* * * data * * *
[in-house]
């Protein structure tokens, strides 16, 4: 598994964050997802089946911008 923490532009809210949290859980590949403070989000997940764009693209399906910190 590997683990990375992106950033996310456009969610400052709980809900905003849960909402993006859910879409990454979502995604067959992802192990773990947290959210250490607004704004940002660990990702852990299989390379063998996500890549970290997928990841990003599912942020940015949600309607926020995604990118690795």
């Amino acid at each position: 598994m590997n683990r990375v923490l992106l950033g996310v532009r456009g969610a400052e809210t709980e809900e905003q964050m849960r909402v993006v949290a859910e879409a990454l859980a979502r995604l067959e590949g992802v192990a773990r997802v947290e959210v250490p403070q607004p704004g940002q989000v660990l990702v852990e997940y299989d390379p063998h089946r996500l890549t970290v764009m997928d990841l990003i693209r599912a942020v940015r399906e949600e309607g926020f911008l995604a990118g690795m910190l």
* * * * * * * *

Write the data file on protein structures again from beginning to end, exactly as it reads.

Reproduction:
[in-house]
């Protein structure tokens, strides 16, 4: 598994964050997802089946911008 923490532009809210949290859980590949403070989000997940764009693209399906910190 590997683990990375992106950033996310456009969610400052709980809900905003849960909402993006859910879409990454979502995604067959992802192990773990947290959210250490607004704004940002660990990702852990299989390379063998996500890549970290997928990841990003599912942020940015949600309607926020995604990118690795």
């Amino acid at each position: 598994m590997n683990r990375v923490l992106l950033g996310v532009r456009g969610a400052e809210t709980e809900e905003q964050m849960r909402v993006v949290a859910e879409a990454l859980a979502r995604l067959e590949g992802v192990a773990r997802v947290e959210v250490p403070q607004p704004g940002q989000v660990l990702v852990e997940y299989d390379p063998h089946r996500l890549t970290v764009m997928d990841l990003i693209r599912a942020v940015r399906e949600e309607g926020f911008l995604a990118g690795m910190l």